The Gračanica Monastery (Serbian: Манастир Грачаница, romanized: Manastir Gračanica, pronounced [ɡratʃǎnitsa]; Albanian: Manastiri i Graçanicës) is a Serbian Orthodox monastery located in Kosovo. It was built by the Serbian king Stefan Milutin in 1321. The monastery was declared a Monument of Culture of Exceptional Importance in 1990, and on 13 July 2006 it was placed on UNESCO's World Heritage List under the name of Medieval Monuments in Kosovo as an extension of the Visoki Dečani site, which was overall placed on the List of World Heritage in Danger.
The Gračanica Monastery is one of King Milutin's last monumental endowments. The monastery is located in Gračanica, a Serbian enclave in the close vicinity of Lipjan, the old residence of bishops of Lipljan.
Gračanica was constructed on the ruins of an older 13th-century church of the Holy Virgin. It was located in the centre of the Eparchy of Lipljan. Stefan Milutin's ktetor comment are written on the southern wall, including "I have seen the ruins and the decay of the Holy Virgin's temple of Gračanica, the bishopric of Lipljan, so I have built it from the ground and painted and decorated it both from inside and outside". In 1346, when the Serbian Archbishopric was raised to the rank of Patriarchate, the bishop of Lipljan was granted the honorary title of metropolitan bishop, and since that time they were called metropolitans of Lipljan or Gračanica.
Of the former monastic compound, only the church has survived. The narthex and the tower were added a few decades later, in order to protect the frescoes on the west facade. The narthex was heavily damaged by the Ottomans several times between 1379–1383, when the tower was burned and a fire devoured a rich collection of manuscripts and other precious objects. The narthex was reconstructed in 1383. Again, Gračanica suffered damages at the time of the Battle of Kosovo (1389).
During Ottoman rule Gračanica became an important cultural center. In the time of Metropolitan Nikanor (1528–1555) several icons were painted on the altarpiece. Also, because of the printing press, Nikanor obtained numerous service books and objects for monastic use. The royal doors were commissioned in 1564 by Metropolitan Dionisije, whose death is represented on a fresco in the narthex. Major restoration took place through efforts of Patriarch Makarije Sokolović. All the openings on the external narthex were walled up and new frescoes were completed in 1570. Thanks to Patriarch Pajsije, the church got its leaden roofing, and in 1620 the large cross with crucifix was made on the iconostasis. The monastery was exposed to new damages toward the end of the 17th century, in the Great Turkish War, after the second siege of Vienna - in which the Serbs took part on the Christian side. Turks removed the leaden cross and pulled out the floor tiles, together with the treasure hidden in the church by Patriarch Arsenije III.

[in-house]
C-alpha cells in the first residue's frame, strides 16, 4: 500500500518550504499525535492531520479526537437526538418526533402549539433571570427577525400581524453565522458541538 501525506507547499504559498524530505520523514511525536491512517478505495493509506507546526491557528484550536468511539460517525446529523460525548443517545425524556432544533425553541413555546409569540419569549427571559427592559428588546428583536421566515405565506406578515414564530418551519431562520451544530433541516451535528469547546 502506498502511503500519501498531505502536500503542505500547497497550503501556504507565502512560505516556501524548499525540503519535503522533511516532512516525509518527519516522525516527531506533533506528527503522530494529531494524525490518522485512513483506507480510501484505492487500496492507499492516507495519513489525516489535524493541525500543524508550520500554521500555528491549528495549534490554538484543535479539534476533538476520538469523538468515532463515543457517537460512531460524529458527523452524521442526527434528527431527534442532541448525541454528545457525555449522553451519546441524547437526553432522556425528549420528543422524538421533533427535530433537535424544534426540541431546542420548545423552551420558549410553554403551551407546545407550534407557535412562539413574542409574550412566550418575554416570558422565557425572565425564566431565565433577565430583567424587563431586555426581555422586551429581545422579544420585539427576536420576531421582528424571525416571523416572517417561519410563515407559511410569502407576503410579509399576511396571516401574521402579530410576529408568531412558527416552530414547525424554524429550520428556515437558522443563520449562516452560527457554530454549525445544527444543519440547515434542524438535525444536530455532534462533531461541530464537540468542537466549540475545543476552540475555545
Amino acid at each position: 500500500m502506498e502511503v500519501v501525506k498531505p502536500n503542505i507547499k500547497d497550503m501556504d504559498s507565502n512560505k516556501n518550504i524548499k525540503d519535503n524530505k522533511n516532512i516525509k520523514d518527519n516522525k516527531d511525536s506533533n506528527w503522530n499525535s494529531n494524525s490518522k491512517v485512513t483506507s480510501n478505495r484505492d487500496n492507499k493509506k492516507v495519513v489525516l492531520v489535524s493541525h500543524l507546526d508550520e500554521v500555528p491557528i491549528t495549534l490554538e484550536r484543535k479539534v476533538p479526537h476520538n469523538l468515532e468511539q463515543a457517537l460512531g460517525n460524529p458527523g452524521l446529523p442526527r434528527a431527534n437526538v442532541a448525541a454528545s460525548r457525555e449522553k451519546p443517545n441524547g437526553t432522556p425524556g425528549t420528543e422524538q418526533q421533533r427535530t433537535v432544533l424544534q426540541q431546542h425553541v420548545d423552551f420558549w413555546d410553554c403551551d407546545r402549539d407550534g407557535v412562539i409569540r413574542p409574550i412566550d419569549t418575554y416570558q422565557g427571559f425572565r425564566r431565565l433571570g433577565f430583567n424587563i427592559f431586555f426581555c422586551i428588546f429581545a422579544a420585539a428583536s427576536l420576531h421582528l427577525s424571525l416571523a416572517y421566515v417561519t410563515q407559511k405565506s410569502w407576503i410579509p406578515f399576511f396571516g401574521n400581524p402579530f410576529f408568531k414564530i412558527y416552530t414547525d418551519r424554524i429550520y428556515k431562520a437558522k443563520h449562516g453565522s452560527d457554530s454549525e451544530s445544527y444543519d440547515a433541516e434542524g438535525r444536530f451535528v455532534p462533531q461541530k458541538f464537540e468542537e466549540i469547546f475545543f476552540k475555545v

After the World War II it was renewed by nuns and has been serving as a convent since. Today there are 24 sisters in the monastery who are active in icon painting, agriculture, sewing and other monastic obediences.
In 1999 the monastery was bombed twice by NATO airplanes. After the Kosovo War (1998–99), Bishop of Raška and Prizren Artemije Radosavljević transferred his official seat to this monastery from Prizren and since then the monastery has become not only the most important spiritual but also the national and political center of the Serb community in Kosovo.
The monastery was declared a Monument of Culture of Exceptional Importance in 1990, and on 13 July 2006 it was placed on UNESCO's World Heritage List under the name of Medieval Monuments in Kosovo as an extension of the Visoki Dečani site which was overall placed on the List of World Heritage in Danger.